Globus ToolkitTM 2.0 Wins R&D 100 Award
R&D, the magazine of research and development, has awarded a 2002 R&D 100 award to the Globus Toolkit 2.0, the Globus Project's software for Grid computing.
Since 1963, the R&D 100 awards have recognized each year's most technologically significant innovations. Prior winners have included the developers of Polacolor film (1963), the automated teller machine (1973), the halogen lamp (1974), the fax machine (1975), the liquid crystal display (1980), antismoking nicotine patch (1992), Taxol anticancer drugs (1993), and HDTV (1998). See http://www.rdmag.com/features/0109100hist.asp for a history of the awards.
a further honor, the Globus Toolkit won an "Editors' Choice" award for
"Most Promising New Technology" at the R&D 100 Awards ceremony on
October 16 at Navy Pier in Chicago. The new issue of Research and
Development Magazine features stories about the winners.
The de Facto Standard for Grid Computing
The Globus Toolkit is central to distributed computing, one of the hottest topics in information technology. Seemingly each day brings a new magazine or newspaper story about the commercial impact of Grids, and specifically about the Globus Project software that The New York Times recently called the "de facto standard" for Grid computing.
The 2002 R&D 100 award brings further recognition to Globus Project leaders Ian Foster, associate director of the ANL Mathematics and Computer Science Division (MCS); Steve Tuecke, lead architect in the MCS Distributed Systems Laboratory (DSL); and their colleague, Carl Kesselman, director of the Center for Grid Technologies at the University of Southern California's Information Sciences Institute.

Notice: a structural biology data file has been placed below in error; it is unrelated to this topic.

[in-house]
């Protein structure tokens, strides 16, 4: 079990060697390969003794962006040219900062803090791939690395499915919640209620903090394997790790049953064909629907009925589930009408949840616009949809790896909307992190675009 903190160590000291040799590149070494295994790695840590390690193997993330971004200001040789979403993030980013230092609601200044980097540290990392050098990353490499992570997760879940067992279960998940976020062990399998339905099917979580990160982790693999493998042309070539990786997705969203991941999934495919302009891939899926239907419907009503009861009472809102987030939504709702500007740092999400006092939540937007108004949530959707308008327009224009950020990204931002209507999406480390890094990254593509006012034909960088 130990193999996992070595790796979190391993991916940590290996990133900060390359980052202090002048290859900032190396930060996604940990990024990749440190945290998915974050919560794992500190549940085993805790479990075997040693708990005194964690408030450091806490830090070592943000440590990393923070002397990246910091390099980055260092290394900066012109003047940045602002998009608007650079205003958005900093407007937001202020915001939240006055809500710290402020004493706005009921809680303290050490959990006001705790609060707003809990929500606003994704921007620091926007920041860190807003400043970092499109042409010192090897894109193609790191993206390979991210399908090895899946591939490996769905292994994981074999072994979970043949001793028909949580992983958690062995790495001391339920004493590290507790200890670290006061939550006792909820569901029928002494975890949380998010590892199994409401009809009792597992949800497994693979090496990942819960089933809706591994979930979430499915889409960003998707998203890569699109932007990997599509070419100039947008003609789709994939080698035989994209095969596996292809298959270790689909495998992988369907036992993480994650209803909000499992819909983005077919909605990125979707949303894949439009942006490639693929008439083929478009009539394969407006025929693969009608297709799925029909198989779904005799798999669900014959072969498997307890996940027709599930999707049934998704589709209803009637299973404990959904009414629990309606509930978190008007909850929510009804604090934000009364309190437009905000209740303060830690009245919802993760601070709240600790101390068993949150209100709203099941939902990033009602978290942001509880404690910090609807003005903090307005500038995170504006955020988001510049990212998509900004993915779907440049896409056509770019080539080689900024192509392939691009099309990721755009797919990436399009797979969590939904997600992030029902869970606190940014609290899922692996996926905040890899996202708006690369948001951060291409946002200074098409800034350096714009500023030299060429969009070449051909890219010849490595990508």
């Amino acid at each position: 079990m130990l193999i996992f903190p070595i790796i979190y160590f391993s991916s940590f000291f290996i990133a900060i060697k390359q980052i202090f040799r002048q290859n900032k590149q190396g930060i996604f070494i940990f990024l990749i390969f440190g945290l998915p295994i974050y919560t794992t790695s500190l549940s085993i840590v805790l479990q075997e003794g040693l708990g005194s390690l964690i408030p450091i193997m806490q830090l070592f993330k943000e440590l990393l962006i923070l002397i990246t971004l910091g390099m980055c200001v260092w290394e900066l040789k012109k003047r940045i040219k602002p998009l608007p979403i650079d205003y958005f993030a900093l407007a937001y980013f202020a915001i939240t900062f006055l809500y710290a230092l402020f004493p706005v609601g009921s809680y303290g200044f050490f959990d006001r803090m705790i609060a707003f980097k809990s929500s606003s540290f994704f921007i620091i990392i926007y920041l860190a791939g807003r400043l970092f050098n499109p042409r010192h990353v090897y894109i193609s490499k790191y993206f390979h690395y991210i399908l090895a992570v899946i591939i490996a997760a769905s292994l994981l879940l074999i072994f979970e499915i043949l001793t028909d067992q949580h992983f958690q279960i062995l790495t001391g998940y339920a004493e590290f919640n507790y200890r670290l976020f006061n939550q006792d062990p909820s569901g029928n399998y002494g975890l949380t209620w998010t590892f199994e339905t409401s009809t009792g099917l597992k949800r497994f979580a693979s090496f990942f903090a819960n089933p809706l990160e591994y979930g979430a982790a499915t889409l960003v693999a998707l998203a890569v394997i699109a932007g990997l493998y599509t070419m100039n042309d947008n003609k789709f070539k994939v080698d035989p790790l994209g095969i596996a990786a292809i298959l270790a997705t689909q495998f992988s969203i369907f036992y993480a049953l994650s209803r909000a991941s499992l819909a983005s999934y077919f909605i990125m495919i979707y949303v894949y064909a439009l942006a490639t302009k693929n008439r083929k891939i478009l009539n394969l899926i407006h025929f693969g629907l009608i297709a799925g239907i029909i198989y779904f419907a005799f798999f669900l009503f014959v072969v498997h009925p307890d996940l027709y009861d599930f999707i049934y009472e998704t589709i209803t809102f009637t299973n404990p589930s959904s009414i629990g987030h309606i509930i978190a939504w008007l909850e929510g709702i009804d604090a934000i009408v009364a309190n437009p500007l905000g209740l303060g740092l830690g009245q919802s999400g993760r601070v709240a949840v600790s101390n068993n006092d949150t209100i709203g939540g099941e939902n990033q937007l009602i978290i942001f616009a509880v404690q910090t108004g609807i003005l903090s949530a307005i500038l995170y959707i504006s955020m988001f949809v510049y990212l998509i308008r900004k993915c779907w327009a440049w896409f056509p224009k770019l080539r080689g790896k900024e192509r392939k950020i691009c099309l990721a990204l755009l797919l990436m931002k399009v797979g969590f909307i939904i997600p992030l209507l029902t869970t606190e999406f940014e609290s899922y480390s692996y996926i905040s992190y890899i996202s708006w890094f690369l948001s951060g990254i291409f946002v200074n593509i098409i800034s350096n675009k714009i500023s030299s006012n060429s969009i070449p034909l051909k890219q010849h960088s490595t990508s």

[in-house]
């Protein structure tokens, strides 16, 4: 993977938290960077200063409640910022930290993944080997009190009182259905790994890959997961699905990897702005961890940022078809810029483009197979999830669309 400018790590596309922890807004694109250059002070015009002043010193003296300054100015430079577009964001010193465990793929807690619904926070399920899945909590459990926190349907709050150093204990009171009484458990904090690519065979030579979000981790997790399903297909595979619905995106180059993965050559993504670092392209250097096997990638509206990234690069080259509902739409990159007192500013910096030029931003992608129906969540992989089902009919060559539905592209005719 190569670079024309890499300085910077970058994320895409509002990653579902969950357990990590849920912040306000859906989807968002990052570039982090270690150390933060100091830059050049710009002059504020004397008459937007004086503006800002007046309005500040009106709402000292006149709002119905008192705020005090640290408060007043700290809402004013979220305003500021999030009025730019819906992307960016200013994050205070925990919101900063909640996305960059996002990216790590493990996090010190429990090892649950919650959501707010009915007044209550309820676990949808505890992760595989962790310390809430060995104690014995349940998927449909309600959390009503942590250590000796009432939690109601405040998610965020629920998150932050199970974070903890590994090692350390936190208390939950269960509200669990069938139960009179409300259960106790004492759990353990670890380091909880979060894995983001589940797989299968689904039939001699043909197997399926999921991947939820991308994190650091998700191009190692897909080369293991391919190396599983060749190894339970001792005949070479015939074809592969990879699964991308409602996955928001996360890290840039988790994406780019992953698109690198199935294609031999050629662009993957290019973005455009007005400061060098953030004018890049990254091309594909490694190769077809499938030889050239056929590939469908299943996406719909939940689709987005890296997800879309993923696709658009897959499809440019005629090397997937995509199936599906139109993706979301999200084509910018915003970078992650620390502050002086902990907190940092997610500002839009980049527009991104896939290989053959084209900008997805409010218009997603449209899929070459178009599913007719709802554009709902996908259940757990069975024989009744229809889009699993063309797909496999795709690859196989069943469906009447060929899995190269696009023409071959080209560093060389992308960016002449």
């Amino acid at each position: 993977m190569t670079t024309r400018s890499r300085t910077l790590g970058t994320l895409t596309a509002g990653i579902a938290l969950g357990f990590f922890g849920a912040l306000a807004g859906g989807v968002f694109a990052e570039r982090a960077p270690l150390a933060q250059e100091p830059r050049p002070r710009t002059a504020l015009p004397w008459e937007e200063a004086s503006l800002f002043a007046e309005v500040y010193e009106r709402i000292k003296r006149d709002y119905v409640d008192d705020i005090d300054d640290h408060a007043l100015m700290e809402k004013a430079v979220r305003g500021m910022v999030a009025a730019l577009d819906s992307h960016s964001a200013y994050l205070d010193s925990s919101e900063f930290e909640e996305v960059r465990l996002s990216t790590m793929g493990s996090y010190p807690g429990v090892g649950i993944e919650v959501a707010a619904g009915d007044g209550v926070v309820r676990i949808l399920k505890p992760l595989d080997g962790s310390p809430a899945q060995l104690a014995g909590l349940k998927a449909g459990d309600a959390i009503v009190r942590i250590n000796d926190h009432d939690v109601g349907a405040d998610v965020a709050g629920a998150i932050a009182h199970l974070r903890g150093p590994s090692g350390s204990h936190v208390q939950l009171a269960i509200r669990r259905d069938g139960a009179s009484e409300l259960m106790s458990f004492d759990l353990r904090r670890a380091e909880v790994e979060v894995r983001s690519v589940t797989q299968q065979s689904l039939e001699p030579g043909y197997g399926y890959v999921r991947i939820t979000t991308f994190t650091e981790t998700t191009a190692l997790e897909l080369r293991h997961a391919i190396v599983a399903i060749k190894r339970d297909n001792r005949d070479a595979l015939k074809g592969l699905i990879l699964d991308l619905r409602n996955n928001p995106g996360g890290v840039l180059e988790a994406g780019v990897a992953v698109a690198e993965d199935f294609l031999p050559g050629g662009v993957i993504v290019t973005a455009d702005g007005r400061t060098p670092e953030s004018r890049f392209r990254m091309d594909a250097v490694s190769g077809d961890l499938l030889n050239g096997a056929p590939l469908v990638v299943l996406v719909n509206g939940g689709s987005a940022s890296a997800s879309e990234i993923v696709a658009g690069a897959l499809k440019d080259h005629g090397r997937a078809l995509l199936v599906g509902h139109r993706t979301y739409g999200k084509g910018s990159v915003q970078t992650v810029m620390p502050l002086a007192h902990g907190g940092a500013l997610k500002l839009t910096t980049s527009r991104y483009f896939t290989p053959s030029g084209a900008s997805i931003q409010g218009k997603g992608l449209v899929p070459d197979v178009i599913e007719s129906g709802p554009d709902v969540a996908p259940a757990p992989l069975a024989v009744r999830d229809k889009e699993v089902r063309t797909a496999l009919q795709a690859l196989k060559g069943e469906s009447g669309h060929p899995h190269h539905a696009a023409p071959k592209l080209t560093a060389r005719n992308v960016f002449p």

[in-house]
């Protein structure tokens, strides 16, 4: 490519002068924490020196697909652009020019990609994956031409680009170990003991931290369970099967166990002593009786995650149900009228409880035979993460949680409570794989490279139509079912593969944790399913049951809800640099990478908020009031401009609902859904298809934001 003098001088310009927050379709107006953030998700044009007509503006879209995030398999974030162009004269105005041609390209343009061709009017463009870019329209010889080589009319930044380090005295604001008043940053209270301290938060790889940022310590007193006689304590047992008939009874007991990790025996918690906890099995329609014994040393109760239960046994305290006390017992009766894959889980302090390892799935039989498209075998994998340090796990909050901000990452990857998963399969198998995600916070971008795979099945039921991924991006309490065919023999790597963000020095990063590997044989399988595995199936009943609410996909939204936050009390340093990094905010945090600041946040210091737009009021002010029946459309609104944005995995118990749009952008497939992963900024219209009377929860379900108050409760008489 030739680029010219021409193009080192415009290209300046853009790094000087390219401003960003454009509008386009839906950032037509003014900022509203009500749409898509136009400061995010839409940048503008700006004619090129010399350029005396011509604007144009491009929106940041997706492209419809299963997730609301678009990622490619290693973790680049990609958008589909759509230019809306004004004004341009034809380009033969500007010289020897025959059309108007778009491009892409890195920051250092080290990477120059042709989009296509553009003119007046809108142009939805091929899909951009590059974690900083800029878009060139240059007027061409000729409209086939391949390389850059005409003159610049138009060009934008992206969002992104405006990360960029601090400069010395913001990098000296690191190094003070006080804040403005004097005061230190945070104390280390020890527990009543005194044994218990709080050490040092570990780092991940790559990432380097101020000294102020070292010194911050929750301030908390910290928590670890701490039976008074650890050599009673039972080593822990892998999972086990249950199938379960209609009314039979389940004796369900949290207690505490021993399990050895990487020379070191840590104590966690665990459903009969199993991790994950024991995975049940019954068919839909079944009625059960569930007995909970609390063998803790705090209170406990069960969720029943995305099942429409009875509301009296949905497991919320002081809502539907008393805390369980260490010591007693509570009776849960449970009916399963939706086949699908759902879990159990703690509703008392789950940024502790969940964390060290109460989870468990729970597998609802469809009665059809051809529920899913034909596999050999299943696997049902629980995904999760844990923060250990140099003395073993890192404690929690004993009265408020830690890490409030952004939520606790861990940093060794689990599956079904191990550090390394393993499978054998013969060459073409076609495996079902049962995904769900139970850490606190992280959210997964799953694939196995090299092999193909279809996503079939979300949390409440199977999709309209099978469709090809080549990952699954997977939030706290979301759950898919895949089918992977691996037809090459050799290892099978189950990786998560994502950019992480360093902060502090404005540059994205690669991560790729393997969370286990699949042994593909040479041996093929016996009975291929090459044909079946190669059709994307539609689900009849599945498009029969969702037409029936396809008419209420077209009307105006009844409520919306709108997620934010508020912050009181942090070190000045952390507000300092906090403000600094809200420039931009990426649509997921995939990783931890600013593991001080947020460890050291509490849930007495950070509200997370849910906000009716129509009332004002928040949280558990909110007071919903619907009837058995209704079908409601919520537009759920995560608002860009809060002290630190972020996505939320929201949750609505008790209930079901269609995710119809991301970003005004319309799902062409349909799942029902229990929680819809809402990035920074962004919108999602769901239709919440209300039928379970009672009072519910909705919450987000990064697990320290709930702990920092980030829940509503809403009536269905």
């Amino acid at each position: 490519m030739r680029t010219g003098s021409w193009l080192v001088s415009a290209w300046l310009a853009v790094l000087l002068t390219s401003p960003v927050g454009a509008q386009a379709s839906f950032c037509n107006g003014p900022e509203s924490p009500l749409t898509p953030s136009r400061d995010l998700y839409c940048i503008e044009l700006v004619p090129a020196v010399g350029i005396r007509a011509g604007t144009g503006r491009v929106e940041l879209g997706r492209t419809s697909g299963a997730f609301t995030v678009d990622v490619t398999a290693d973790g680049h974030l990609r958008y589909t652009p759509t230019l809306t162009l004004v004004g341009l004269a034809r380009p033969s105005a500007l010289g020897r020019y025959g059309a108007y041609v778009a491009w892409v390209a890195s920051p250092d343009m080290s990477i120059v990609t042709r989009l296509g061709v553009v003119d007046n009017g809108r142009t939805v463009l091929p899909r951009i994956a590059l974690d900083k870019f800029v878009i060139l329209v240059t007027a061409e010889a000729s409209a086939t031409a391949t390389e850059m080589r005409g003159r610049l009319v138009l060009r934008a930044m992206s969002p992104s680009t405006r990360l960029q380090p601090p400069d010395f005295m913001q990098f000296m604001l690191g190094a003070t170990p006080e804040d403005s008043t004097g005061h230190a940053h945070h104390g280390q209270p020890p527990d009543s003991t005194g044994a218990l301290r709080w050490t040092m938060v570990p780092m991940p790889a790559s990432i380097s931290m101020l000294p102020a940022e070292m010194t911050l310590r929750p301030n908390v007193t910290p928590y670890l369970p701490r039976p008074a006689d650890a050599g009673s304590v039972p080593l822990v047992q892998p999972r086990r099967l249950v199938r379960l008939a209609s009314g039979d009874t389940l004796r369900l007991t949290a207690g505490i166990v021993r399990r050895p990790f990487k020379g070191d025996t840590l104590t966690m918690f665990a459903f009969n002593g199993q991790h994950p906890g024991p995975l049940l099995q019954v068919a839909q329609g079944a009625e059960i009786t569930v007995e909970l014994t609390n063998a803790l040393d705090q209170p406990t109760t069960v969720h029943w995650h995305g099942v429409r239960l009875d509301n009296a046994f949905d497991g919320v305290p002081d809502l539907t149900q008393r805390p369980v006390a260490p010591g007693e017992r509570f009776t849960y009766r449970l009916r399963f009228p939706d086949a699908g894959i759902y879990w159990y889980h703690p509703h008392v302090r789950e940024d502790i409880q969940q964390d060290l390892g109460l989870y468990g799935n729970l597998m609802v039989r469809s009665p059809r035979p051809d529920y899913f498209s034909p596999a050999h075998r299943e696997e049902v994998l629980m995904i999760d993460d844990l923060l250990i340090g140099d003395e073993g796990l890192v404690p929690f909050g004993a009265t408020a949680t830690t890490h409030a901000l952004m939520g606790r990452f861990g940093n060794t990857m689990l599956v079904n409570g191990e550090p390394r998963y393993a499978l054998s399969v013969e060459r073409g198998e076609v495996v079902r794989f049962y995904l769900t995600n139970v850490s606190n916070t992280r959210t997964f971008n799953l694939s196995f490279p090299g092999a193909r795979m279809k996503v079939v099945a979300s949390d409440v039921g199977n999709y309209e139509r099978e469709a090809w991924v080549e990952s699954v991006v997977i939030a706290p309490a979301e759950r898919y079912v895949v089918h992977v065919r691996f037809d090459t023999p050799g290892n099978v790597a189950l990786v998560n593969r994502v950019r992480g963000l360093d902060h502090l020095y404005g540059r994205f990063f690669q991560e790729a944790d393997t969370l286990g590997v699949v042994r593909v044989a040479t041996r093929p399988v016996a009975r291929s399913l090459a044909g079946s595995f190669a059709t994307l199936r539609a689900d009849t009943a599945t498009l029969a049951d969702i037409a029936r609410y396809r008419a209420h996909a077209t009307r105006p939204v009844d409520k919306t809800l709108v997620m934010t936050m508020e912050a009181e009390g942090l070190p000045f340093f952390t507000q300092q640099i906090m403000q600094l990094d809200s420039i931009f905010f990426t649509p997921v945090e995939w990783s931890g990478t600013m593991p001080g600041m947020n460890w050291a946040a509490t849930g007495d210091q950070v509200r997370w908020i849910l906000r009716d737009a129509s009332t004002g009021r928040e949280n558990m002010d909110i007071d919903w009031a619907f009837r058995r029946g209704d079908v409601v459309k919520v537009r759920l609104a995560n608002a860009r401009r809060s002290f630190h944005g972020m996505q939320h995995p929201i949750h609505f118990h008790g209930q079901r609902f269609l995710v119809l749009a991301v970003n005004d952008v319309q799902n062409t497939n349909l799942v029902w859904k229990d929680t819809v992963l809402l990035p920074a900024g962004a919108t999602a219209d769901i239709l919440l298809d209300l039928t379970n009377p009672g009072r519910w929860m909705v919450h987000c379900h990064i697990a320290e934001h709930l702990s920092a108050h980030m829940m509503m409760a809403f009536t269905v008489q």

Since its 1996 inception, the project has been dedicated to the open-source philosophy of sharing resources to maximize progress and community benefits. The toolkit -- which includes software services and libraries for resource monitoring, discovery, and management, plus security and file management -- is now central to science and engineering projects that total nearly a half-billion dollars internationally, and it is the substrate on which many companies are building significant commercial Grid products.
To coincide with the November 2001 release of Globus Toolkit 2.0, eight firms -- Compaq, Cray, SGI, Sun, Veridian, Fujitsu, Hitachi, and NEC -- announced they will develop an optimized form of the toolkit for their operating platforms as a path toward secure, distributed, multi-vendor Grid computing. Three other companies -- Entropia, IBM, and Microsoft -- simultaneously announced expansions of previous commitments to the Globus Project. Platform Computing has since released a commercially supported version of the toolkit.
IBM has since joined in development of the next-generation Globus Toolkit 3.0, to be based on Open Grid Services Architecture (OGSA) specifications being drafted by Foster, Tuecke, Kesselman and IBM colleagues. IBM compares its commitment to the Globus Project with its earlier move to support the Linux operating system, a successful effort begun in 2000 and slated for $1 billion in near-term investment. So the Globus Toolkit is clearly "big business," even if its creators are not motivated by personal profit.
"All of our industrial participants are committed to contributing modifications to the Globus Toolkit open-source code base," said ANL's Foster, who is also a University of Chicago (U of C) computer science professor and a fellow of the ANL/U of C Computational Institute. "Our vision of seamlessly sharing distributed resources is now within reach for most businesses, thanks to the increasing affordability and speed of desktop computers and of commodity networks that can be aggregated to deliver supercomputer-level performance."